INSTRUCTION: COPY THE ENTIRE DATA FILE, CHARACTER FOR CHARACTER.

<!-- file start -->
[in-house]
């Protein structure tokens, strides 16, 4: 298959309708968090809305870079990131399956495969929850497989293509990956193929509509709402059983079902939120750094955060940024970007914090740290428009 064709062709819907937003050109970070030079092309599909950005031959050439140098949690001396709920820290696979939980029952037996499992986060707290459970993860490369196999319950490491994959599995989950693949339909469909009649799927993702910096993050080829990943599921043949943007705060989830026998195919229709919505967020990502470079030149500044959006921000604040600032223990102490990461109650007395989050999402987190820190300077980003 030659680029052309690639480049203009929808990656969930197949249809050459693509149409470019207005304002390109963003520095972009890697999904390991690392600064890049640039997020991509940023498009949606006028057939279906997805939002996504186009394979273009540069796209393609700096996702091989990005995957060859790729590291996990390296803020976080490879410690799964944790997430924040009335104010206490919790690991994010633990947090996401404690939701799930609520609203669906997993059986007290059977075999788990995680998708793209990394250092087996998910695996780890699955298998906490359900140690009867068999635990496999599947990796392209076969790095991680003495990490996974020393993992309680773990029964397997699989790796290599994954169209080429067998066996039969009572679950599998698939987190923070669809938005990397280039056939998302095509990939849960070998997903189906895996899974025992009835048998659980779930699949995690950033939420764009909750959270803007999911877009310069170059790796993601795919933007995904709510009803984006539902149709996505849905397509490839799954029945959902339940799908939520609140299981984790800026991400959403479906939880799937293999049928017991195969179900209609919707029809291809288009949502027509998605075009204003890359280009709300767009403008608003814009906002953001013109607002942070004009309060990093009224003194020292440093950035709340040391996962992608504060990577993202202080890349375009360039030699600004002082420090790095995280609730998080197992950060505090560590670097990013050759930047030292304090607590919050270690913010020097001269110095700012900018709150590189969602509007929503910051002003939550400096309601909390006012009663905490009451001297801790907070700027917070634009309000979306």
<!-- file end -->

[in-house]
């Protein structure tokens, strides 16, 4: 298959309708968090809305870079990131399956495969929850497989293509990956193929509509709402059983079902939120750094955060940024970007914090740290428009 064709062709819907937003050109970070030079092309599909950005031959050439140098949690001396709920820290696979939980029952037996499992986060707290459970993860490369196999319950490491994959599995989950693949339909469909009649799927993702910096993050080829990943599921043949943007705060989830026998195919229709919505967020990502470079030149500044959006921000604040600032223990102490990461109650007395989050999402987190820190300077980003 030659680029052309690639480049203009929808990656969930197949249809050459693509149409470019207005304002390109963003520095972009890697999904390991690392600064890049640039997020991509940023498009949606006028057939279906997805939002996504186009394979273009540069796209393609700096996702091989990005995957060859790729590291996990390296803020976080490879410690799964944790997430924040009335104010206490919790690991994010633990947090996401404690939701799930609520609203669906997993059986007290059977075999788990995680998708793209990394250092087996998910695996780890699955298998906490359900140690009867068999635990496999599947990796392209076969790095991680003495990490996974020393993992309680773990029964397997699989790796290599994954169209080429067998066996039969009572679950599998698939987190923070669809938005990397280039056939998302095509990939849960070998997903189906895996899974025992009835048998659980779930699949995690950033939420764009909750959270803007999911877009310069170059790796993601795919933007995904709510009803984006539902149709996505849905397509490839799954029945959902339940799908939520609140299981984790800026991400959403479906939880799937293999049928017991195969179900209609919707029809291809288009949502027509998605075009204003890359280009709300767009403008608003814009906002953001013109607002942070004009309060990093009224003194020292440093950035709340040391996962992608504060990577993202202080890349375009360039030699600004002082420090790095995280609730998080197992950060505090560590670097990013050759930047030292304090607590919050270690913010020097001269110095700012900018709150590189969602509007929503910051002003939550400096309601909390006012009663905490009451001297801790907070700027917070634009309000979306």